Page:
Editorials

Wake restores a protection for veteran teachers

Wake County again stands tall in announced intentions to offer teachers worthy and dignified job security. The system’s leaders intend to install a form of teacher “tenure” that will provide protections that Republicans in the General Assembly eliminated.

Republicans have put public school teachers in the bull’s-eye over the last couple of years, angry because the state’s teachers association opposed some awful budget policy that in effect cut public education at the very time more investment was needed.

And, yes, though GOP lawmakers gave early-career teachers a pay boost (after considerable blowback on the treatment of teachers) they didn’t do much for veteran educators. And they passed changes in state law in 2013 that prevent any new teachers from earning career status, which is sometimes called tenure. A lawsuit is in progress to challenge that change.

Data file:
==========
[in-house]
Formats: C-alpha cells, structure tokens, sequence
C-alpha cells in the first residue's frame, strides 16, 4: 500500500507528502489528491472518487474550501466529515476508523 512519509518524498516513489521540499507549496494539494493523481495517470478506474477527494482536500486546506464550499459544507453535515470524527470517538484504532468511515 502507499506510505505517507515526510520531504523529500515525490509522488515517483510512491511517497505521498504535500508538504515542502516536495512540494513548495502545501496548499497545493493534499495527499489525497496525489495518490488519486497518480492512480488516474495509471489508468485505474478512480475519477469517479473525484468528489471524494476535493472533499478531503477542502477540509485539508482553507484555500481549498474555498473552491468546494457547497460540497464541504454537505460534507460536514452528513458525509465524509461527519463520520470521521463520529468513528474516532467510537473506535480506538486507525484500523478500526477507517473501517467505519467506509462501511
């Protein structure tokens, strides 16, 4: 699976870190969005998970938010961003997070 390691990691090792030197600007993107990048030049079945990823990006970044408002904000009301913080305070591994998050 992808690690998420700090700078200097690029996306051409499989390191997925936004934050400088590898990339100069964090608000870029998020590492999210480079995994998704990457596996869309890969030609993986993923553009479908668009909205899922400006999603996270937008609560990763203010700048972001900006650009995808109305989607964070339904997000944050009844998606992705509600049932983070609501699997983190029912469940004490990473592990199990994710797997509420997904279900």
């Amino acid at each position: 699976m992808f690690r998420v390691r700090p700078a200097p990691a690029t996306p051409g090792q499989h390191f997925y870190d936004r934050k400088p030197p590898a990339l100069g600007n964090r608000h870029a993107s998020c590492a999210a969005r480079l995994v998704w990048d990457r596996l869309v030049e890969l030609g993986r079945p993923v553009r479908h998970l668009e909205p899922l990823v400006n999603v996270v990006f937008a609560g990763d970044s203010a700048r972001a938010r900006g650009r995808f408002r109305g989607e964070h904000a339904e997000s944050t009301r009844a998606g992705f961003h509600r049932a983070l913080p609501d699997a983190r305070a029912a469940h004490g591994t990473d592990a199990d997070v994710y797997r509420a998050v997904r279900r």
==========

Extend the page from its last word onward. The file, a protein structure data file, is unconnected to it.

Tenure, in fact, is not exactly a correct term in the case of the state’s teachers, as it implies they’ve had the same protections as college professors, for whom “tenure” is a form of iron-clad job protection.

But credit Wake County’s school board for recognizing that teachers deserve some protection. The board is going to give veteran teachers job safeguards: They can be fired only for one of 15 specific reasons, they’re entitled to a written explanation for dismissal and they can get a hearing before the school board.

Teachers are expected to be miracle workers, to give each child in their care a quality level of instruction no matter how varied the backgrounds, financial and educational, in a given classroom. The very least they deserve is some measure of dignified job protection, and that is what Wake is going to provide.

Republican lawmakers will not take kindly to Wake’s action. It will be interesting to see whether they intervene to take from local school boards some of their jurisdictions because of one county’s wisdom. That would be a waste.

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